This guide will explain how to repair a failed or loose DC power jack on a laptop computer yourself.

Disclaimer: I’ve made these instructions only for people experienced with soldering and repairing computers. If you don’t feel comfortable doing this job, please do not open the laptop or you can permanently damage your computer. Take your laptop to a professional repair shop instead.
Use this repair guide at your own risk. :)


For this repair you’ll need the following tools.

1. Soldering iron or soldering station. I use Weller WES51 soldering station and for this job I set temperature to about 800-850°F.
2. I use high-tech rosin core silver-bearing solder from Radioshack with diameter 0.022″ ( Catalog #: 64-013 ). I think standard rosin core solder will work just fine.
3. Desoldering pump for removing solder around component leads. I use Edsyn Soldapullt pump, model DS 017.
4. 99% isopropyl alcohol and tooth brush for cleaning the motherboard from flux.
5. A new DC power jack.

DC jack repair tools

Laptop DC power jack repair guide.

Laptop DC power jack

As you see on the following picture, the solder drop on the positive terminal looks different than on other three contacts. That’s where the problem is. The positive pin is not making a good contact with the motherboard and because of that power to the laptop cuts off when I move the power plug inside the power jack.
I’m going to desolder the power jack from the motherboard, clean contacts on both power jack and motherboard and then solder it back in place – this is the proper way fixing the power problem.

DC power jack bottom side

Start desoldering process with adding some new fresh solder to all three contacts. This will make old solder more flowable, easier to remove.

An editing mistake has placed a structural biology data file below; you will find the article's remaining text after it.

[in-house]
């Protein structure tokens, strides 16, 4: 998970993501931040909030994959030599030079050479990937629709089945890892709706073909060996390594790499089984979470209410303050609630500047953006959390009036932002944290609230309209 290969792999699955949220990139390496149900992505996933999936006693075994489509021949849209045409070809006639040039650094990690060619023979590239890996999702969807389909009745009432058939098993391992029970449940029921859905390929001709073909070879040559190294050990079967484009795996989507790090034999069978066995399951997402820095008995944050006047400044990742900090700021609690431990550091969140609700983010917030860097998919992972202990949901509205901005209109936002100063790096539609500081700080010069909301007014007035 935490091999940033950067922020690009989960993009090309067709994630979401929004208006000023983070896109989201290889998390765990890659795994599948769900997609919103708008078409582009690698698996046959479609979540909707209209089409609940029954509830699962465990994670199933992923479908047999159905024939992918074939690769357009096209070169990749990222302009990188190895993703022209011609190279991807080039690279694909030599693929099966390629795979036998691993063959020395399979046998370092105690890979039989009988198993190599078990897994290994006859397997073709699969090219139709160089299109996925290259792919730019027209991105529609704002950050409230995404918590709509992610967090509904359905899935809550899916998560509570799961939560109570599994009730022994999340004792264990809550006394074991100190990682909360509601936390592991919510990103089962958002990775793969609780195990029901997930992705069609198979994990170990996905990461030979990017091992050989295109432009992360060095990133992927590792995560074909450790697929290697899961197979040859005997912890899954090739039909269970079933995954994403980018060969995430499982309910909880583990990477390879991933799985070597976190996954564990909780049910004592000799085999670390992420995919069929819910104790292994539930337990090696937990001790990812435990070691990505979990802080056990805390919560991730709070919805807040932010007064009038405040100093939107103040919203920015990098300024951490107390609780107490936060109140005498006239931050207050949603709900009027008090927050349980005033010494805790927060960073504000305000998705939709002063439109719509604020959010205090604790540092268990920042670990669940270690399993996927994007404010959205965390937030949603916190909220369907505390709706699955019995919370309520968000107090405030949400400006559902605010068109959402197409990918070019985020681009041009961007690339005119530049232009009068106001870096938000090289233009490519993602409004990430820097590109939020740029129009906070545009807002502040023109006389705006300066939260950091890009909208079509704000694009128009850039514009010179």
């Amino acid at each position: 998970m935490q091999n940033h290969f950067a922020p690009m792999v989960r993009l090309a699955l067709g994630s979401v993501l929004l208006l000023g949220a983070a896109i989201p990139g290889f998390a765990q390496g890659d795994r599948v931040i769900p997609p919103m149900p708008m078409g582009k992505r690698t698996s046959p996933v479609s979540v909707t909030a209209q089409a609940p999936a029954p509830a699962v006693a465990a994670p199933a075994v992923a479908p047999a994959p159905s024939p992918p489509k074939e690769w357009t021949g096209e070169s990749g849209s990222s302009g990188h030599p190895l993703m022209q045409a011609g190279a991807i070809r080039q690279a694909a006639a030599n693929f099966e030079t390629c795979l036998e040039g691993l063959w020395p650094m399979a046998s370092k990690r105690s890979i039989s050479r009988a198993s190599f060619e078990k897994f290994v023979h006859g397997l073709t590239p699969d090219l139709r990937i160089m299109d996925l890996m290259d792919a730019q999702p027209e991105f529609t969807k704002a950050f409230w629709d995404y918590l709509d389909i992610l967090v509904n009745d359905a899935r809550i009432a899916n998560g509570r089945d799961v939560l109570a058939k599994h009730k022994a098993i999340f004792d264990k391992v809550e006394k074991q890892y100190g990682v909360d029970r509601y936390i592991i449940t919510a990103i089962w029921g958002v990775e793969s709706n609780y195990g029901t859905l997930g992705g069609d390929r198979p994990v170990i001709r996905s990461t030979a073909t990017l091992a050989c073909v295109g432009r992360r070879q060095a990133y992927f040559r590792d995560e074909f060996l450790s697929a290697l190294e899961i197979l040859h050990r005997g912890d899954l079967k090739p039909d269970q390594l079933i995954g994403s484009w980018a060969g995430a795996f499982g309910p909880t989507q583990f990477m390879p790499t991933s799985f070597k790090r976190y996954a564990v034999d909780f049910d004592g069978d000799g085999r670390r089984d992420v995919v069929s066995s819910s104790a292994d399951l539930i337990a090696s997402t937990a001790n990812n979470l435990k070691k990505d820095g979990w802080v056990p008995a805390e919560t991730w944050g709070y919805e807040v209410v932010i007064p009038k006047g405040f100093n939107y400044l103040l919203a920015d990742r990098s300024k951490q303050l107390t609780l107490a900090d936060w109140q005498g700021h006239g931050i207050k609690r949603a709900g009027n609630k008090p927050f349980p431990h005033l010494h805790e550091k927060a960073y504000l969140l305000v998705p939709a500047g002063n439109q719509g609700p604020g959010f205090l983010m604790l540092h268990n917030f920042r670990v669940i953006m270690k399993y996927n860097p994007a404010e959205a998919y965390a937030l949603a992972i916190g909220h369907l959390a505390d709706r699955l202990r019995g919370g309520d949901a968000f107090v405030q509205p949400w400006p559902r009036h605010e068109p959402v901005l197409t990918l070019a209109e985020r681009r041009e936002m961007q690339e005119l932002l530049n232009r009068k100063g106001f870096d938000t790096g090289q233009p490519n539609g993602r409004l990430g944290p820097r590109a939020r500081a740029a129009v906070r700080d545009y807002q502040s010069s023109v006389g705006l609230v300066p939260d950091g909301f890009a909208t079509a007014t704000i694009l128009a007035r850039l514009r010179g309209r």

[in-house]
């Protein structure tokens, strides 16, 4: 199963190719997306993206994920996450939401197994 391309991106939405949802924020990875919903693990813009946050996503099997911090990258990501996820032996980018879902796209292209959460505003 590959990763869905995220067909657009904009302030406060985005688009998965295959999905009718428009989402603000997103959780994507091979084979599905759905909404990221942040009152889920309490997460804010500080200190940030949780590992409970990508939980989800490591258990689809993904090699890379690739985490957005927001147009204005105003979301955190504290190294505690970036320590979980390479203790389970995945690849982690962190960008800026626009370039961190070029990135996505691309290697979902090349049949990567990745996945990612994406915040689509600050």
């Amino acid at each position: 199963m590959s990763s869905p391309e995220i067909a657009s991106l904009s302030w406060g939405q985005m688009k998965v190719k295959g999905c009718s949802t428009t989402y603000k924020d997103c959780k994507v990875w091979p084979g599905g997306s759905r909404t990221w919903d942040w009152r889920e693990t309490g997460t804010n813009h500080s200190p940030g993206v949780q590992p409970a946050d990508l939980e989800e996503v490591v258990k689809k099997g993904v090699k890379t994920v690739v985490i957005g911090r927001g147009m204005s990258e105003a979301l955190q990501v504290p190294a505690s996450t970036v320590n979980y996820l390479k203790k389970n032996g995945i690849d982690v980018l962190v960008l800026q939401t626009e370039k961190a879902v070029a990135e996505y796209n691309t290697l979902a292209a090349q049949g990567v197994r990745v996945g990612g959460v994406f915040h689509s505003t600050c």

Removing solder

While heating one of the contacts, remove the solder from this contact using the desoldering pump. Repeat the same steps with all power jack contacts until you remove as much solder as possible.

Sucking extra solder

Grab the power jack and carefully try removing it from the motherboard. Most likely you will not be able to remove the power jack the first time because there will be some solder bridges left between the contacts and traces on the motherboard. Carefully wiggle the power jack without applying any significant force and at the same time heat up all contacts one by one. This will help you to remove the power jack.

Remove DC power jack

The DC power jack is almost removed from the motherboard.
Be careful. Inside the positive hole there is a copper sleeve which connects the terminal on one side of the motherboard with the traces on the other side. If you are removing the power jack with force, you can pull the sleeve from the hole. You don’t want to do that.

UPDATE: If you accidentally removed the internal sleeve, check out this post: How to fortify damaged power jack connection.

So, do not apply any force and make sure the solder is melted when you are removing the power jack. I hope you understand what I’m talking about.

Separating jack from motherboard

After the power jack is removed, clean all oxidized contacts with a knife.

Cleaning power jack contacts

Apply a fresh coat of solder to all contacts on the power jack.

Coating contacts

The power jack terminals will look dirty because of melted flux.

Flux on motherboard

You can remove the flux using the tooth brush and alcohol. It’s not necessary but it will make your job looking clean.

Removing extra flux

Apply a fresh coat of solder to all power jack terminals on both sides of the motherboard.

Coating contacts

This side has been coated.

Cleaned contacts side 1

And this side has been coated too.

Cleaned contacts side 2